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From Ted Dunning <ted.dunn...@gmail.com>
Subject Re: Introducing randomness into my results
Date Sat, 02 Jul 2011 16:42:57 GMT
I agree that randomness is good to introduce, but I disagree that it is only
for evaluation purposes.  In particular, I find it useful to smooth out some
discontinuities that result from the incestuous relationship recommendation
results and later recommendations.  Without this, you can quickly wind up
with a very strong echo in your recommendations of the first page of your
previous recommendations.  By dithering result orders, you can adjust the
exploration / exploitation trade-off in your system.  In anecdotal reports,
I have heard and seen very dramatic improvements in recommendation quality
with dithering.

That aside, a useful way to do the reordering is to generate a synthetic
score for each item based on its rank r in the original sorted result set.

    double newScore = Math.exp(- r / scale) + fuzz * random.nextDouble();

the size of fuzz determines where the reordering will occur.  If you pick
fuzz = exp(-2), then reordering will only occur when exp(-(r+1)/scale)
- exp(-r/scale) < 2*fuzz.  For instance, with scale = 1, 3 and 10 and fuzz =
0.1, here are some sample re-orderings:

> order(-exp(-(1:30)/3) + 0.1 * runif(30))
 [1]  1  2  3  4  5  6  8  7  9 13 12 26 14 28 27 24 17 10 11 20 29 19 16 15
23 22 25 30 21 18
> order(-exp(-(1:30)/3) + 0.1 * runif(30))
 [1]  1  2  3  4  6  5 11  7  8 21 20 29 16 24 25 14 19 26  9 15 13 28 10 22
12 17 27 18 30 23
> order(-exp(-(1:30)/3) + 0.1 * runif(30))
 [1]  1  2  3  4  6  5  7  8 12 16 26 18 24 21  9 22 28 10 11 19 29 30 15 20
14 23 17 25 13 27
> order(-exp(-(1:30)/3) + 0.1 * runif(30))
 [1]  1  2  3  4  5  6  7  8 10 11 28 20 26 18 29 19 22 24 25  9 15 21 27 30
13 16 14 12 17 23

> order(-exp(-(1:30)) + 0.1 * runif(30))
 [1]  1  2 17 23 19 11  8 21  3 28 12 22 25 13 30  9 27 24  7  4 14 29 10  5
 6 20 26 15 16 18
> order(-exp(-(1:30)) + 0.1 * runif(30))
 [1]  1  2 15 25 20 29 14  5  7 16 10  3 18 13 17 23  8 26 22 12 21 24  4 30
 9 27 28 19 11  6
> order(-exp(-(1:30)) + 0.1 * runif(30))
 [1]  1  2 19  3  5 28 23 24 12 25  7 22 17 21  4  6 20 13 16 29  9 14 30 10
27  8 18 15 26 11

> order(-exp(-(1:30)/10) + 0.1 * runif(30))
 [1]  1  2  3  5  4  7  6  8  9 10 11 12 13 14 16 18 15 22 19 17 23 24 25 20
21 29 30 27 28 26
> order(-exp(-(1:30)/10) + 0.1 * runif(30))
 [1]  1  2  3  4  5  6  7  8  9 10 12 11 13 16 14 18 15 20 17 21 19 26 29 25
30 22 24 23 27 28
> order(-exp(-(1:30)/10) + 0.1 * runif(30))
 [1]  1  2  3  5  4  7  6  8  9 12 11 10 13 16 14 15 20 19 17 22 25 18 21 28
24 23 29 26 27 30

As you can see, with scale = 1, only the first 2 results are stable and very
deep results can be surfaced.  With scale = 10, reordering only becomes very
strong below 10-20 results.  I usually use scale = 3 because result pages
are usually 20 long.  With shorter result pages, scale = 2 is probably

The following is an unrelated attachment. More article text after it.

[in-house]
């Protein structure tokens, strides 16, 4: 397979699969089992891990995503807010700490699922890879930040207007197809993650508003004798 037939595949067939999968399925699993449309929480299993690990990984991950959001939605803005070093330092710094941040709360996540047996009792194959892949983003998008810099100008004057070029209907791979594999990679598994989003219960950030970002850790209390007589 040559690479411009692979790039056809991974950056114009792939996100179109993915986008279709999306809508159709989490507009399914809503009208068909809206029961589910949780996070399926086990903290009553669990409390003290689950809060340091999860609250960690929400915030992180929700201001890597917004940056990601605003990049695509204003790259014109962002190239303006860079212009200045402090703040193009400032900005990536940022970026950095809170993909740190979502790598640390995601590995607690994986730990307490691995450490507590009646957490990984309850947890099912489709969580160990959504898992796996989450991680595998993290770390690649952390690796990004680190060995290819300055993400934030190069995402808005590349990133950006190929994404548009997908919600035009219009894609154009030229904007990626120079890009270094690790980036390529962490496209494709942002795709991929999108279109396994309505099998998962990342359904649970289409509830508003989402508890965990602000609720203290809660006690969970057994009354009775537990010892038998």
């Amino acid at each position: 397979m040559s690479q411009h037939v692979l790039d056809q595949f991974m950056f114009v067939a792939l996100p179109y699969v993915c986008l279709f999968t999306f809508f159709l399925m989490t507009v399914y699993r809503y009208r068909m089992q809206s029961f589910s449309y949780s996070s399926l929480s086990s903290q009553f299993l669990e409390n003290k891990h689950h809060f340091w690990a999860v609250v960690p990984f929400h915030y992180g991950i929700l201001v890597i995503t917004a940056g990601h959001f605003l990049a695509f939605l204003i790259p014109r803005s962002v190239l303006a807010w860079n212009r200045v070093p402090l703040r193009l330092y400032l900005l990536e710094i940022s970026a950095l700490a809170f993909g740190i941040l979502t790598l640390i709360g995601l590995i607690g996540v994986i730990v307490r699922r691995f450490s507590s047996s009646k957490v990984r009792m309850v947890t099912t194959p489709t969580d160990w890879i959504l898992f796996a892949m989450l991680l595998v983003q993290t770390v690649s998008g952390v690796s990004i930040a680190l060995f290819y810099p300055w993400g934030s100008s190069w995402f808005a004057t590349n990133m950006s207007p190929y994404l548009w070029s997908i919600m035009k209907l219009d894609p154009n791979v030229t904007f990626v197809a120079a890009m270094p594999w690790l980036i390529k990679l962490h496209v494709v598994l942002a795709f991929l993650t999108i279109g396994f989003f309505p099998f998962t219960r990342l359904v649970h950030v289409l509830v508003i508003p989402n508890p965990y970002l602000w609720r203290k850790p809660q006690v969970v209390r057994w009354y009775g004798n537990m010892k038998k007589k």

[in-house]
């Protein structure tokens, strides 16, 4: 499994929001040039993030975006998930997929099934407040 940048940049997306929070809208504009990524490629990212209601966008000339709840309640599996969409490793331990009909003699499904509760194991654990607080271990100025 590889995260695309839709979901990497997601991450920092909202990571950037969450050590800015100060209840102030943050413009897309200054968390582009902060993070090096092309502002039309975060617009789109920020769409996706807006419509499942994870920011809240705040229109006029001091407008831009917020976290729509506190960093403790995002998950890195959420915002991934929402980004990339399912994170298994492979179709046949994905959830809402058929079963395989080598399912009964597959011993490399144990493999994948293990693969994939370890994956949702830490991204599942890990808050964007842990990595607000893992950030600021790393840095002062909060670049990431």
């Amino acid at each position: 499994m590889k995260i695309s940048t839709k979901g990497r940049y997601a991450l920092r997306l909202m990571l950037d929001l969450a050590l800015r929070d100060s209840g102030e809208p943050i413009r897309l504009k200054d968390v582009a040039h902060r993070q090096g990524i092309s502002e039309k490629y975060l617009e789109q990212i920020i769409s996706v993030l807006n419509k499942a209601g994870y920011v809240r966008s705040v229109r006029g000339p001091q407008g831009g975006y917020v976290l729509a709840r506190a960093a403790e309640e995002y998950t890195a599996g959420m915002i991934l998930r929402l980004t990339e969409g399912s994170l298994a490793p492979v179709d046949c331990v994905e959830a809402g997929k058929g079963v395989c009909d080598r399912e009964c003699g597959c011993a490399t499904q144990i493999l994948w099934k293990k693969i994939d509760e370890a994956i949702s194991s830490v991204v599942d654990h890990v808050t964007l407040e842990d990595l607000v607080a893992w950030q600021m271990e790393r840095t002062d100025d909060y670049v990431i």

justified.



On Sat, Jul 2, 2011 at 12:56 AM, Sean Owen <srowen@gmail.com> wrote:

> Yes, it's a good idea. Usually it serves a purpose for evaluation
> only. You know the relative strength of recommendations, and know how
> much ranking them 1st, 2nd, 3rd, etc biases the user to click on them.
> So you can predict how many clicks each should relatively get. And you
> can easily pull up recommendation #10 if you want to see if it gets
> unusually more clicks than you'd expect. This tells you there's
> something suboptimal about recs if so.
>
> Don't make similarity change randomly. It is supposed to have
> properties like symmetry and transitivity, which would then break.
>
> You can make the neighborhood pick other users, yes. But I think the
> most direct way to do this is to reorder the final recommendations.
> That works for any implementation. So I would do #2.
>
> But again I would not do this just for its own sake; on its face, it
> hurts recommendation quality. Do so if you are using it to evaluate
> quality.
>
>
> On Fri, Jul 1, 2011 at 7:42 PM, Salil Apte <salil@offlinelabs.com> wrote:
> > My first post to the Mahout group. First, Mahout devs, you have created
> > something great so thanks!
> >
> > I have inherited some Mahout code and am trying to make some
> improvements. I
> > was hoping to get some guidance.
> >
> > 1. We are using the NearestNUserNeighborhood class for neighborhood
> > calculations. While I want to use the similarity metrics provided in
> Mahout,
> > I also want to introduce some randomness. In effect, I want to include a
> few
> > people into the final nearest neighbors set that are not actually that
> > close. That way, my recommender will include some outliers into the
> results
> > which is a desirable property for our recommender. What's the best way of
> > doing this? I can of course implement my own similarity metric (which
> could
> > internally use PearsonCorrelationSimilarity) and then randomly give a
> high
> > correlation number to certain people. But is there a better way?
> >
> > 2. I also want to introduce some randomness into the final recommended
> set.
> > I am thinking I can do this by creating a custom IDRescorer and randomly
> > bumping up the score for some of the items. This will of course require
> some
> > tweaking (how often an item gets a bump, how much of a bump does it get,
> > etc.) but is there a better way of going about this?
> >
> > Thanks for the help!
> >
> > -Salil
> >
>

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